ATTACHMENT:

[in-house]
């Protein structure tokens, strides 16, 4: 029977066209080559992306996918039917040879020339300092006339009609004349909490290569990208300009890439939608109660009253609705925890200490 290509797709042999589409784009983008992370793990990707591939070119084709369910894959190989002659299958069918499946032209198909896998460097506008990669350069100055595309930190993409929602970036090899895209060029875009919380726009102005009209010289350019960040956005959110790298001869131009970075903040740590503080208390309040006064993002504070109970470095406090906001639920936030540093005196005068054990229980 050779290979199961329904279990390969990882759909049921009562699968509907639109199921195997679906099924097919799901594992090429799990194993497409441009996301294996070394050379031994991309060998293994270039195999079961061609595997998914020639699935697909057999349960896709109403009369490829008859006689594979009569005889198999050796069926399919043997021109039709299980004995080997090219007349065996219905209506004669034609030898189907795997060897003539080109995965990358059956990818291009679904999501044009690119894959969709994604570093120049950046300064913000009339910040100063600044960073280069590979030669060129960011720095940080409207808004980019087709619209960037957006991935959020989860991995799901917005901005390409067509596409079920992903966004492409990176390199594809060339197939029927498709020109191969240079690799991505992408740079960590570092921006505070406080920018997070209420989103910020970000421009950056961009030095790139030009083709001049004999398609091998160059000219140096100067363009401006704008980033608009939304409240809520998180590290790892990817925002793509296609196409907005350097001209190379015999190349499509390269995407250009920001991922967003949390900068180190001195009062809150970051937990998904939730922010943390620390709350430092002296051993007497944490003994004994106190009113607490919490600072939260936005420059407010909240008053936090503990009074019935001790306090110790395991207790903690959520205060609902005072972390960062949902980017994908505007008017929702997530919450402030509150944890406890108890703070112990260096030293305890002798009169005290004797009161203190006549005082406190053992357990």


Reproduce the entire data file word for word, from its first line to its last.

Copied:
[in-house]
């Protein structure tokens, strides 16, 4: 029977066209080559992306996918039917040879020339300092006339009609004349909490290569990208300009890439939608109660009253609705925890200490 290509797709042999589409784009983008992370793990990707591939070119084709369910894959190989002659299958069918499946032209198909896998460097506008990669350069100055595309930190993409929602970036090899895209060029875009919380726009102005009209010289350019960040956005959110790298001869131009970075903040740590503080208390309040006064993002504070109970470095406090906001639920936030540093005196005068054990229980 050779290979199961329904279990390969990882759909049921009562699968509907639109199921195997679906099924097919799901594992090429799990194993497409441009996301294996070394050379031994991309060998293994270039195999079961061609595997998914020639699935697909057999349960896709109403009369490829008859006689594979009569005889198999050796069926399919043997021109039709299980004995080997090219007349065996219905209506004669034609030898189907795997060897003539080109995965990358059956990818291009679904999501044009690119894959969709994604570093120049950046300064913000009339910040100063600044960073280069590979030669060129960011720095940080409207808004980019087709619209960037957006991935959020989860991995799901917005901005390409067509596409079920992903966004492409990176390199594809060339197939029927498709020109191969240079690799991505992408740079960590570092921006505070406080920018997070209420989103910020970000421009950056961009030095790139030009083709001049004999398609091998160059000219140096100067363009401006704008980033608009939304409240809520998180590290790892990817925002793509296609196409907005350097001209190379015999190349499509390269995407250009920001991922967003949390900068180190001195009062809150970051937990998904939730922010943390620390709350430092002296051993007497944490003994004994106190009113607490919490600072939260936005420059407010909240008053936090503990009074019935001790306090110790395991207790903690959520205060609902005072972390960062949902980017994908505007008017929702997530919450402030509150944890406890108890703070112990260096030293305890002798009169005290004797009161203190006549005082406190053992357990």